Like Fiesco, Francisco disappoints all expectations when he starts throwing decadent parties. At an Algerian resort, “he built a pavilion of thin sheets of ice and presented every woman guest with an ermine wrap, as a gift to be worn for the occasion, on condition that they remove their wraps, then their evening gowns, then all the rest, in tempo with the melting of the walls” (115).

Like Fiesco, Francisco gives a hedonistic reason for his transformation. “Why should I wish to make money? I have enough to permit three generations of descendants to have as good a time as I am having” (116).

Like Fiesco, Francisco causes great pain to the woman who loves him—Dagny Taggart. “The boy she had known could not have become a useless coward. An incomparable mind could not turn its ingenuity to the invention of melting ballrooms. Yet he had and did, and there was no explanation to make it conceivable and to let her forget him in peace” (116).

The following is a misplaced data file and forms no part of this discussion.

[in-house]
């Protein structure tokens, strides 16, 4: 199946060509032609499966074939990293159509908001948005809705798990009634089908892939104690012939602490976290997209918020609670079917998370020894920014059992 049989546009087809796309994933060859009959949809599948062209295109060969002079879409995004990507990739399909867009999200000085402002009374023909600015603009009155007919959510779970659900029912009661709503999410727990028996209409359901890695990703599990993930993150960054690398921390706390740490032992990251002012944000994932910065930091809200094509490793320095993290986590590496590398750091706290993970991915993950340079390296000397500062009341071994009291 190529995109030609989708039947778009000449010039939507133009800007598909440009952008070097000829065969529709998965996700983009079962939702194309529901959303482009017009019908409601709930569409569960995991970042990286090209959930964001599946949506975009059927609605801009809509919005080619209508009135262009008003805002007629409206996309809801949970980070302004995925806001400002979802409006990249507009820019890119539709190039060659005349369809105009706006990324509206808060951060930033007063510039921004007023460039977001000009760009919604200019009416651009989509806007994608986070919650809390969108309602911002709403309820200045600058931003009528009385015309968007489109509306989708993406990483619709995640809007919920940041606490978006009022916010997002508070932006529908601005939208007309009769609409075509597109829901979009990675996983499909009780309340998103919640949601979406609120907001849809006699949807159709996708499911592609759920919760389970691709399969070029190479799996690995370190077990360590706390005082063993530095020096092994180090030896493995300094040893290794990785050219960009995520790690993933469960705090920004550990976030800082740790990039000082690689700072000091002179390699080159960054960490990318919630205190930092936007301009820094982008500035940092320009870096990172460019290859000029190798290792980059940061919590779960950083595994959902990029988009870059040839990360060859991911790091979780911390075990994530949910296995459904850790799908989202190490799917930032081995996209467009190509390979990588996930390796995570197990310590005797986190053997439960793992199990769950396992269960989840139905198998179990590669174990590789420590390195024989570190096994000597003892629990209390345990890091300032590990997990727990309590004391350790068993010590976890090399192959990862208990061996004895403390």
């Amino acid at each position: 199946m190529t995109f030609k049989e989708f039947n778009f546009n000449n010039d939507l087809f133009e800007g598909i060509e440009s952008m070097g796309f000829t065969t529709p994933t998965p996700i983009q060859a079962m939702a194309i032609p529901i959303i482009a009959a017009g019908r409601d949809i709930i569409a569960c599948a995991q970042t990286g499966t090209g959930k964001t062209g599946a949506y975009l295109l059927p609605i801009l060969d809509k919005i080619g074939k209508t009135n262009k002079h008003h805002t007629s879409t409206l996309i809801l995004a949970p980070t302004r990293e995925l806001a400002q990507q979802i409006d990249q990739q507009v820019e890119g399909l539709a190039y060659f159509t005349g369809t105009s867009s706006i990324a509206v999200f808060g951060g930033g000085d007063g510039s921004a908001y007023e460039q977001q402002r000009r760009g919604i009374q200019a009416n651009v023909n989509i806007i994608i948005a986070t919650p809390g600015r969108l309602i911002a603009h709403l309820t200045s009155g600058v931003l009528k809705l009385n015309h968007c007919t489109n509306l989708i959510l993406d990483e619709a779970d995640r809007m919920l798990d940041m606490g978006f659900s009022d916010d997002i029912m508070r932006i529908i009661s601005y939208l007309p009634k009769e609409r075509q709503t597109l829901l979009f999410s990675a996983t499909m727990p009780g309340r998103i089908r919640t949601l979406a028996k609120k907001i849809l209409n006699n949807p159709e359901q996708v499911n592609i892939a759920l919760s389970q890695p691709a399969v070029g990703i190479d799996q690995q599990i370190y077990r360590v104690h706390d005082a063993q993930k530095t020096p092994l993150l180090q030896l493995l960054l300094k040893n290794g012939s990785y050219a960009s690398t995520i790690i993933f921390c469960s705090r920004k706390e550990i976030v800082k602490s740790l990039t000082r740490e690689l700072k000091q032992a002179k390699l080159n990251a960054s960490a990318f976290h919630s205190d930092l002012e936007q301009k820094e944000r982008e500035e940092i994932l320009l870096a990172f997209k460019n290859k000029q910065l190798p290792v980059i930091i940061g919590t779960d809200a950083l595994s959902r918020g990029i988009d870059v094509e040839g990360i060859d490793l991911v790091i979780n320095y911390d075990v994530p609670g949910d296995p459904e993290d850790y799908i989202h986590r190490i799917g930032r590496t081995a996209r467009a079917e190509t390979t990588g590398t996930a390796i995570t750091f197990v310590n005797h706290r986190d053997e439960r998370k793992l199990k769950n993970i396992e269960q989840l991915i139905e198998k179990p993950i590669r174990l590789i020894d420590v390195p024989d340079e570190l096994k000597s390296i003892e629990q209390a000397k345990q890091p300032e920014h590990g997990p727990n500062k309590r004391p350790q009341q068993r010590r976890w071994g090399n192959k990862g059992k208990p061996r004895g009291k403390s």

Francisco’s and Fiesco’s transformations have an air of mystery and intrigue—for two reasons. First, as Schiller said in a different context, “the nobler a thing is, the more repulsive it is when it decays.”7 Yet neither Francisco nor Fiesco elicits repugnance. Dagny tells Francisco: “The way you live is depraved. But the way you act is not. Even the way you speak of it, is not” (199). How does he speak of it? With a self-confident, nondefensive wit that is inconsistent with the assumption that he is a man of high purpose turned hedonist. The same is true of Fiesco.